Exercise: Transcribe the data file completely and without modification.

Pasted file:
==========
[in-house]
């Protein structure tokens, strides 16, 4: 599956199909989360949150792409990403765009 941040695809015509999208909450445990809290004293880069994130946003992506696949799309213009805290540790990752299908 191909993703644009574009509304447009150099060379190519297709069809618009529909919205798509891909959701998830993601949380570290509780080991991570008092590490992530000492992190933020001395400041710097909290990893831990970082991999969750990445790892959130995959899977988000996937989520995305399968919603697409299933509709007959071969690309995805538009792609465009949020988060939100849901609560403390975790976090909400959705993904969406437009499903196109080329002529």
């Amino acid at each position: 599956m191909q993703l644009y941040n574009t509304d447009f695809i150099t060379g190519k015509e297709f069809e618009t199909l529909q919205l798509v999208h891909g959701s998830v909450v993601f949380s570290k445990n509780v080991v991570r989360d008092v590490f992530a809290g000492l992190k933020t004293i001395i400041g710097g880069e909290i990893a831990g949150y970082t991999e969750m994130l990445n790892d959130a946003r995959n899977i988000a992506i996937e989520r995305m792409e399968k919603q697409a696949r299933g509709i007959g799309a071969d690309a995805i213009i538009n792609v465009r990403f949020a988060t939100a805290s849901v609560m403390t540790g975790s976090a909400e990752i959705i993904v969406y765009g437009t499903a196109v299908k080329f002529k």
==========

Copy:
[in-house]
């Protein structure tokens, strides 16, 4: 599956199909989360949150792409990403765009 941040695809015509999208909450445990809290004293880069994130946003992506696949799309213009805290540790990752299908 191909993703644009574009509304447009150099060379190519297709069809618009529909919205798509891909959701998830993601949380570290509780080991991570008092590490992530000492992190933020001395400041710097909290990893831990970082991999969750990445790892959130995959899977988000996937989520995305399968919603697409299933509709007959071969690309995805538009792609465009949020988060939100849901609560403390975790976090909400959705993904969406437009499903196109080329002529």
């Amino acid at each position: 599956m191909q993703l644009y941040n574009t509304d447009f695809i150099t060379g190519k015509e297709f069809e618009t199909l529909q919205l798509v999208h891909g959701s998830v909450v993601f949380s570290k445990n509780v080991v991570r989360d008092v590490f992530a809290g000492l992190k933020t004293i001395i400041g710097g880069e909290i990893a831990g949150y970082t991999e969750m994130l990445n790892d959130a946003r995959n899977i988000a992506i996937e989520r995305m792409e399968k919603q697409a696949r299933g509709i007959g799309a071969d690309a995805i213009i538009n792609v465009r990403f949020a988060t939100a805290s849901v609560m403390t540790g975790s976090a909400e990752i959705i993904v969406y765009g437009t499903a196109v299908k080329f002529k």